If you have been to MoMA’s exhibition The Shaping of New Visions: Photography, Film, Photobook, you might have encountered Jules Spinatsch’s 2003 installation entitled, "Panorama: World Economic Forum, Davos 2003. Camera A, Congress-Center North and Middle Entry, 2176 Still Shots, 24.01.03, 06h35-09h30, Hotspots: World Economic Forum, Davos. Hotspot A4.1, promenade; Hotspot A1.1, north and middle entry; Hotspot A2/3/5/6.1, parking, congress hotel, carlton, congress center." As the lengthy title suggests, this installation relates specifically to a particular event and a series of locations. The wall label in the gallery further elaborates on this by noting; “This installation documents the preparations for the January 2003 World Economic Forum, in which the entire valley of Davos, Switzerland, was temporarily transformed into a high-security zone. In the period leading up to the forum, Spinatsch installed three remote-controlled cameras outside different buildings. One was programmed to record up to 2,500 images over three hours.”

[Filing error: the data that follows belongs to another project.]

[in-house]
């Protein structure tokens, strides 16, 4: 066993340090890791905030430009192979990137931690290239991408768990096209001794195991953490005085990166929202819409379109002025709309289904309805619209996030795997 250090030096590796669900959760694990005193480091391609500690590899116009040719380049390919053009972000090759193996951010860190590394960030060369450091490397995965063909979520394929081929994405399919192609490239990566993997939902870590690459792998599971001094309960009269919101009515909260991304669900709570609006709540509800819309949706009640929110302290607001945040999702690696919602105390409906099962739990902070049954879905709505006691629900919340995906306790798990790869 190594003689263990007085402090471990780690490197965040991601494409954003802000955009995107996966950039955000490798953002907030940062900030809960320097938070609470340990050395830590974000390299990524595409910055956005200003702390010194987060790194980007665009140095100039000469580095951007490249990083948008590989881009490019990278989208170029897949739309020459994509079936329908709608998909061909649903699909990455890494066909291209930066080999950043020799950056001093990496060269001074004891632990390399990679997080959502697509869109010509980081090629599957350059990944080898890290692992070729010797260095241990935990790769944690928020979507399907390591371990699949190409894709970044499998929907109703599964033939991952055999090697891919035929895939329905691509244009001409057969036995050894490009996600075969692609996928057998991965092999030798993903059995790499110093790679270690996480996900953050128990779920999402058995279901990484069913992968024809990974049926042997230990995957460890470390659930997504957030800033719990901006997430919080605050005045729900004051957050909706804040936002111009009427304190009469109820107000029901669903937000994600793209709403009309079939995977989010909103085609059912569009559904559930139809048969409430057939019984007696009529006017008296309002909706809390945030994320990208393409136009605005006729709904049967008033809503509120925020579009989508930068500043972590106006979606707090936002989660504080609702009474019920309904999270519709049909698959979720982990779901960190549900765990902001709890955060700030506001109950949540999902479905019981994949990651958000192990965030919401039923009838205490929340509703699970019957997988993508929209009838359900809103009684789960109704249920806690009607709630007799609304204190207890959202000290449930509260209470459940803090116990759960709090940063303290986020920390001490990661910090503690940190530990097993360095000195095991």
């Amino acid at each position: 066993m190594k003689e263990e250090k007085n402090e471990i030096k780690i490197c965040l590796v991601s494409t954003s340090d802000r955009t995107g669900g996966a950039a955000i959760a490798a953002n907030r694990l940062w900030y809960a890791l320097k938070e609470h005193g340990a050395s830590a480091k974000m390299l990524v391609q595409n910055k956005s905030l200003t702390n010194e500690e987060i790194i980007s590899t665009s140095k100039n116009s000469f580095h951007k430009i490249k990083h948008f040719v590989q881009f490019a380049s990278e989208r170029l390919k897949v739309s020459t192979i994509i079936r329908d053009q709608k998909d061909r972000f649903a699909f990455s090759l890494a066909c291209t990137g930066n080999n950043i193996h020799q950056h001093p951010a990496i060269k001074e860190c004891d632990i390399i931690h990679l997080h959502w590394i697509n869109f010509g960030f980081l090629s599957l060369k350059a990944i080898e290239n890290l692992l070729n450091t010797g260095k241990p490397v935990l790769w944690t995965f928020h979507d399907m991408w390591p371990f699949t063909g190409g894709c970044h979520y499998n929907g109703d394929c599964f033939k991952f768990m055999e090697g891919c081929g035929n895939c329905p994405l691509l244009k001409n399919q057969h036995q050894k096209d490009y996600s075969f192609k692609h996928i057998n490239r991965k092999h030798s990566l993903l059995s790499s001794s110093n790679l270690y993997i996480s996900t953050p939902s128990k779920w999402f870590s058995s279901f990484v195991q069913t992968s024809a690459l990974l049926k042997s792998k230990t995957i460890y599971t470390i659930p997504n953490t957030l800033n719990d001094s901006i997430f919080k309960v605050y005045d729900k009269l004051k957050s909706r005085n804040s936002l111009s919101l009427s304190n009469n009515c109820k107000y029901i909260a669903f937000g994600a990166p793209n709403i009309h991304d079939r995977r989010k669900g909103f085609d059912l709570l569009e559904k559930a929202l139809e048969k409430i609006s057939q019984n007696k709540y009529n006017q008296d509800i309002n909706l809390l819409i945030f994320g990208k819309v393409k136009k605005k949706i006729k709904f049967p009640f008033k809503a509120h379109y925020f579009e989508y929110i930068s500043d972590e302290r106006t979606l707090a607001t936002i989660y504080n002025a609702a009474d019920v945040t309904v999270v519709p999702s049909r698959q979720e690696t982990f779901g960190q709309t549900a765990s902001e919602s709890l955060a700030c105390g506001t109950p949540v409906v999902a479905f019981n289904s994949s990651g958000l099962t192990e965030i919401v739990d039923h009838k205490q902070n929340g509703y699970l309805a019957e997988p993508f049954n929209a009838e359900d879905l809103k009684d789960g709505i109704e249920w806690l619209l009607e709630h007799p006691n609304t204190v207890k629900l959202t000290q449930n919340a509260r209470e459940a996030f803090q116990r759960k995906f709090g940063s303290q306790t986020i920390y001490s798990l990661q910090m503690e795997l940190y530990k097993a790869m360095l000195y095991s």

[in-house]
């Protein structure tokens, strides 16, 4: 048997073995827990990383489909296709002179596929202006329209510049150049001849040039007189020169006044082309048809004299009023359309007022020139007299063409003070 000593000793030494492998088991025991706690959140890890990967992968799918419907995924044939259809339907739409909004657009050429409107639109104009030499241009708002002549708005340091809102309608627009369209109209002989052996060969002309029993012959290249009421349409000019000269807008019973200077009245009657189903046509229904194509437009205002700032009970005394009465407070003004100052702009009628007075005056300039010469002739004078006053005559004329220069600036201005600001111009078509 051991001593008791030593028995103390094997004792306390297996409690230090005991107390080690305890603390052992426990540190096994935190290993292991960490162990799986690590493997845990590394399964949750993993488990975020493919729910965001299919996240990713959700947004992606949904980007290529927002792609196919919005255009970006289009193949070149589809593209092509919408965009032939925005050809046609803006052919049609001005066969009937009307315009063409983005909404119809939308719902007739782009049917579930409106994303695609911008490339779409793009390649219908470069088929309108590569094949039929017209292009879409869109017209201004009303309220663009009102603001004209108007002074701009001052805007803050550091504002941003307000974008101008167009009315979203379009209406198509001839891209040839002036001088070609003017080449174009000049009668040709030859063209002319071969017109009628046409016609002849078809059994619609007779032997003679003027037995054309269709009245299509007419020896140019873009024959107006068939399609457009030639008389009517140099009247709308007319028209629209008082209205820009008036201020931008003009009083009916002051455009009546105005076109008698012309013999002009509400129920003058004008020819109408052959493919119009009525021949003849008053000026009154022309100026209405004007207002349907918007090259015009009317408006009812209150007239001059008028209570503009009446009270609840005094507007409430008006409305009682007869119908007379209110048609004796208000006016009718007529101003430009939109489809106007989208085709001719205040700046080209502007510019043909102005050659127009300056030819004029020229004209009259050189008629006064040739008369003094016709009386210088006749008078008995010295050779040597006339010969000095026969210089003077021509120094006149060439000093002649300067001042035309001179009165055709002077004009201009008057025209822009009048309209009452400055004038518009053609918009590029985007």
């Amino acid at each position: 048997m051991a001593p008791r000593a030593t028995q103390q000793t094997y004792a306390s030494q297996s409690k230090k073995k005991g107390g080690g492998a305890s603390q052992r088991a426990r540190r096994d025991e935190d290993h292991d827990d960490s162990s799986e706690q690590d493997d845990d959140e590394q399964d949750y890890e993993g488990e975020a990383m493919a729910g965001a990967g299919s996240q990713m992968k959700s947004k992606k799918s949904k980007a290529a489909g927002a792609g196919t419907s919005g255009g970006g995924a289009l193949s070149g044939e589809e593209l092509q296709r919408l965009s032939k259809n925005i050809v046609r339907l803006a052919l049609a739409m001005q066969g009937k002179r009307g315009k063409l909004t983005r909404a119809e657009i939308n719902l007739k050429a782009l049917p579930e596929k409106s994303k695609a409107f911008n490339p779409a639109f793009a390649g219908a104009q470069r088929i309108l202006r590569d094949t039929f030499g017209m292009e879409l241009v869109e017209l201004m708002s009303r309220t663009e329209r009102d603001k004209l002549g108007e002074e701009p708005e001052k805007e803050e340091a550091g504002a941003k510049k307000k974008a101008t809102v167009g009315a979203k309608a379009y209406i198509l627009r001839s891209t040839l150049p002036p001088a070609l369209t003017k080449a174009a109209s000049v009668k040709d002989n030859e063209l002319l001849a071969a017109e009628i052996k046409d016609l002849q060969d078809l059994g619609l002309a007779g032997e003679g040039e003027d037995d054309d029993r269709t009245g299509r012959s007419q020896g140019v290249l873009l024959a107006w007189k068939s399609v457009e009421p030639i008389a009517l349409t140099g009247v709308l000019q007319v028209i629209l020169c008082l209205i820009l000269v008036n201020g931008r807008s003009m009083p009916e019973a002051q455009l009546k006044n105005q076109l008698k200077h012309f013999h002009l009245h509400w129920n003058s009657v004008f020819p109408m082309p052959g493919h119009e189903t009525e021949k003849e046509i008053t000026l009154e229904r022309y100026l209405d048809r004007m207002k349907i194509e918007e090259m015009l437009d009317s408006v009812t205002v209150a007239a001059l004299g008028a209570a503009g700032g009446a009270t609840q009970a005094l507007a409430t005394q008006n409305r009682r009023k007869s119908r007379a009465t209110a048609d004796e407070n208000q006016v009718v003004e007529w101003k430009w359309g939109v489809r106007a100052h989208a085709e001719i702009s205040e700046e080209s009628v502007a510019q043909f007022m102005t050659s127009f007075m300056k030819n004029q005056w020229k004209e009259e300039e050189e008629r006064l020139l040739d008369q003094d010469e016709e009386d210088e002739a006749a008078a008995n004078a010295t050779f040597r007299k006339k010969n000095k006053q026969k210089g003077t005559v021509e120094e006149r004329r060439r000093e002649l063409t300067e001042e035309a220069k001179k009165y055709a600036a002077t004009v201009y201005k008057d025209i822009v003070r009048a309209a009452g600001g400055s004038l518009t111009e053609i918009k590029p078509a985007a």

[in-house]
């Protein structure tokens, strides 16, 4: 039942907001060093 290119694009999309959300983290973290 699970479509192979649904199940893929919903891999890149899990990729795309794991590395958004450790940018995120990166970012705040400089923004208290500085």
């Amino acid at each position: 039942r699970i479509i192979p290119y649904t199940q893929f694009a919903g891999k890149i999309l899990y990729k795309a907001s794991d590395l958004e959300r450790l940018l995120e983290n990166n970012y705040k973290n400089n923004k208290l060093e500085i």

On Wednesday, January 23 as part of our Roving Conversation series, Museum Educator Agnes Berecz dove into this work and share a few relevant resources. Expanding upon the insights from the wall label, Agnes had the above diagram on hand to assess the installation of the cameras, noting that camera A was the one that captured images. As an additional layer relating to the work’s content, Agnes also presented the following quote from George Orwell’s novel Nineteen Eighty-Four as a way to think further about the work; “There was of course no way of knowing whether you were being watched at any given moment.(…) You had to live – did live, from habit that became instinct – in the assumption that every sound you made was overheard, and except in darkness, every movement scrutinized.”
Sometimes all it takes is a few simple references to crack open the interpretation of an artwork and prompt a fulfilling and thought-provoking encounter. What do you think: might the above pieces of information change the way you think about the work?